The Florida Department of Health (DOH), Bureau of HIV/AIDS, has made a concerted effort for many years to implement programs in prisons and jails to assist HIV-infected inmates prepare for the return to their local communities. More than 95% of incarcerated men and women will eventually return to their communities, so it’s important that we provide HIV-infected inmates with interventions that will help them reenter society with optimal health and a clear understanding of how to avoid passing the virus to others.
Estimates are that the rates of HIV/AIDS in correctional facilities are three to five times higher than in the general population and approximately 15 to 40 percent of inmates are hepatitis C infected. Therefore, many of these programs also have a counseling and testing component, not only for HIV, but for sexually transmitted diseases (syphilis, gonorrhea, and chlamydia) and hepatitis B and C.
II. Differences Between Prisons and Jails
There are common misconceptions about the nature of jails and prisons; often the terms are used interchangeably.
Funded and operated by the Department of Corrections (DC)
Have an average length of stay between three and five years
Are mandated to provide a level of care commensurate with community standards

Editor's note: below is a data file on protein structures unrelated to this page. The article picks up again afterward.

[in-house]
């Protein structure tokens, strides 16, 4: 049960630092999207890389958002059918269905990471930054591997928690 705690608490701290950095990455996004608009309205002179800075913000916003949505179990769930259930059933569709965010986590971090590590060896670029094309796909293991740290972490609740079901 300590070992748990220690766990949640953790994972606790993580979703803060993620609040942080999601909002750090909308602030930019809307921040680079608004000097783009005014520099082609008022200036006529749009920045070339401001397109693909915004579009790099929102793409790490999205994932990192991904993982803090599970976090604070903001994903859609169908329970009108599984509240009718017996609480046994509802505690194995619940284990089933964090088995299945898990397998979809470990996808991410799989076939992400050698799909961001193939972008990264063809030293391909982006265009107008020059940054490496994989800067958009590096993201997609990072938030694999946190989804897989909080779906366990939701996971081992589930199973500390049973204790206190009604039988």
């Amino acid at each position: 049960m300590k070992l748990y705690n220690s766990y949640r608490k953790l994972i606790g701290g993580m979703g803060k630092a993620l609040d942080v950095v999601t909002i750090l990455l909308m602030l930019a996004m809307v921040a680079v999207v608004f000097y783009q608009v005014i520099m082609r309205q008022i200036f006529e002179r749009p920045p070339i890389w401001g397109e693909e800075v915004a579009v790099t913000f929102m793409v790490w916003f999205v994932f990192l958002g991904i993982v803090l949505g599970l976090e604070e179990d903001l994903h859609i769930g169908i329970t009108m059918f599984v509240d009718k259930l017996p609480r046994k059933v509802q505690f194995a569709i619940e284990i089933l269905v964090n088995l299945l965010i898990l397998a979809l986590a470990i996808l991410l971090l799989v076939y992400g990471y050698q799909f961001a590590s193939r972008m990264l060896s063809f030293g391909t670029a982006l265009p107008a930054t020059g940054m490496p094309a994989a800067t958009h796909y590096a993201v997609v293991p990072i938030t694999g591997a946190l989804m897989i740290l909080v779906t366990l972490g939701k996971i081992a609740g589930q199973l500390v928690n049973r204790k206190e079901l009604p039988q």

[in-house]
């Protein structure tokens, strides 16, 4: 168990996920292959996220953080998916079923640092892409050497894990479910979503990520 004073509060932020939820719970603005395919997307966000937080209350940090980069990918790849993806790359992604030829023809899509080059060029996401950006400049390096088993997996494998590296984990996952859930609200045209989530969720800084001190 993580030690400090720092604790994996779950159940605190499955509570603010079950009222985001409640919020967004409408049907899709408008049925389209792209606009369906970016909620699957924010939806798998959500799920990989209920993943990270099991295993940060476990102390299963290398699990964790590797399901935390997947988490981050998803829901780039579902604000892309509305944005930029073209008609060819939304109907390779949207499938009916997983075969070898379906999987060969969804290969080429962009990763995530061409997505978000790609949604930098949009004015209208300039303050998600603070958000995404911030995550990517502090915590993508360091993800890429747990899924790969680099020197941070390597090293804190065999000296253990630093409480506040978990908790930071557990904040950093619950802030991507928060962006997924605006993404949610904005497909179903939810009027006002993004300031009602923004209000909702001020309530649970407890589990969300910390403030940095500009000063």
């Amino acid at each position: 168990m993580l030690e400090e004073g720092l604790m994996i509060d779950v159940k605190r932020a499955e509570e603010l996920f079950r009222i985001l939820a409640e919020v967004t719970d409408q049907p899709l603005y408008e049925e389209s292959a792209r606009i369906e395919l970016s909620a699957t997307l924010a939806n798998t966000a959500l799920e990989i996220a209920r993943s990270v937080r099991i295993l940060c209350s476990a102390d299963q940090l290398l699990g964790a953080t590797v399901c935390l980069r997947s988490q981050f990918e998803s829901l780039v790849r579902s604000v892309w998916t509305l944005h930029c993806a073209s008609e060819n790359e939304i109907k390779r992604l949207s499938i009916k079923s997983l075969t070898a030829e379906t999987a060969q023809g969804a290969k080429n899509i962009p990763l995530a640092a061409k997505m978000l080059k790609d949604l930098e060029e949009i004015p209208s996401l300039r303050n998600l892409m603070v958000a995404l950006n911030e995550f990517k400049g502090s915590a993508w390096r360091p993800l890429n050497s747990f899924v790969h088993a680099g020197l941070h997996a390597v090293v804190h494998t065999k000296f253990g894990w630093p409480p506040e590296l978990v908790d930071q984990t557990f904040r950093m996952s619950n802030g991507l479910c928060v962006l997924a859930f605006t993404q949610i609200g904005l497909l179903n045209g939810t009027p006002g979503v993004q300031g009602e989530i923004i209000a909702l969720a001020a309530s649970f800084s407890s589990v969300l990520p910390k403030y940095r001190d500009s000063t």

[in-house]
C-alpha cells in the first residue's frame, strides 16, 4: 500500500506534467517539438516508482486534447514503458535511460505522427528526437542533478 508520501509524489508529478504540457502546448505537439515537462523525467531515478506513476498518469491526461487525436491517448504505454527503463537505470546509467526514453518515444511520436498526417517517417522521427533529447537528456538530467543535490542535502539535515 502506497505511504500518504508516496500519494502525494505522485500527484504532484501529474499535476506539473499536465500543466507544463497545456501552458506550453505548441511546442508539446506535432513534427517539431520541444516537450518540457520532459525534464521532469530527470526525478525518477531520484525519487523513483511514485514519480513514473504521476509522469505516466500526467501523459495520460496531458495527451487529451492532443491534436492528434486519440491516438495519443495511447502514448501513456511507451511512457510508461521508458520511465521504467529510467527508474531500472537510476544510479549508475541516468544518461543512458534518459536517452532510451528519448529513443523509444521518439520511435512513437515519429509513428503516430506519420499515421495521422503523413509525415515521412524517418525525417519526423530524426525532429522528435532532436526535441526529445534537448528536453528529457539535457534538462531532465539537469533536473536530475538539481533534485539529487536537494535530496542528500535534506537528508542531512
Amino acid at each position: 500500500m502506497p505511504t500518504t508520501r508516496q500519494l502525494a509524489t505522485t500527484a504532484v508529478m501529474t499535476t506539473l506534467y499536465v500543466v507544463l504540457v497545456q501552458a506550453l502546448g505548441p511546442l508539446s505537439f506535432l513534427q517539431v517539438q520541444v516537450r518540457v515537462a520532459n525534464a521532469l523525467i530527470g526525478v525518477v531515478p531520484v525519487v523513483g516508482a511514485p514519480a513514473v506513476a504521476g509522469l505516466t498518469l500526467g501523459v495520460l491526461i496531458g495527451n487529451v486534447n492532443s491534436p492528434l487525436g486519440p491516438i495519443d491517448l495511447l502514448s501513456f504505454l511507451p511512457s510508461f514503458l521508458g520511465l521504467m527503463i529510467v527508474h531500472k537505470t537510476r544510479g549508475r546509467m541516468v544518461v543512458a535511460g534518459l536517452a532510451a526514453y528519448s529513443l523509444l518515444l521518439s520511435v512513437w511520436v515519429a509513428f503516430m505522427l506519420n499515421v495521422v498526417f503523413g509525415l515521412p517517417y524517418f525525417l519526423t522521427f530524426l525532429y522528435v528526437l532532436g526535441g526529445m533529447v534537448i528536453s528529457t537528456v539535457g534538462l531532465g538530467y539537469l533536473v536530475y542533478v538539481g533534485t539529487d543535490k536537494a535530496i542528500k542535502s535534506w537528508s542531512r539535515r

Have a less transitional population than jails
Are mandated to test each inmate for HIV within 60 days of release
Are operated and funded by local county governments, often the local Sheriff’s Office
Have an average length of stay of 23 - 46 days
House inmates for not more than a year (if sentence is longer, the inmate is transferred to a DC prison)
Are not required to test inmates, unless they have been convicted of a sex-related crime
Approximately 50% of inmates are released within 48 hours
The Florida Legislature funds DC to house, feed and provide health care to its inmates, while jails rely solely on their local government for operating funds. The quality and amount of health care and support services vary from jail to jail. Some smaller, rural county governments are not able to provide more than the basic services, while the larger county jails may provide expanded services.
III. Florida DOH Corrections Programs
The following is a description of the various programs that the DOH is currently funding to provide support services to HIV-infected inmates:
Pre-Release Planning Program (PRPP)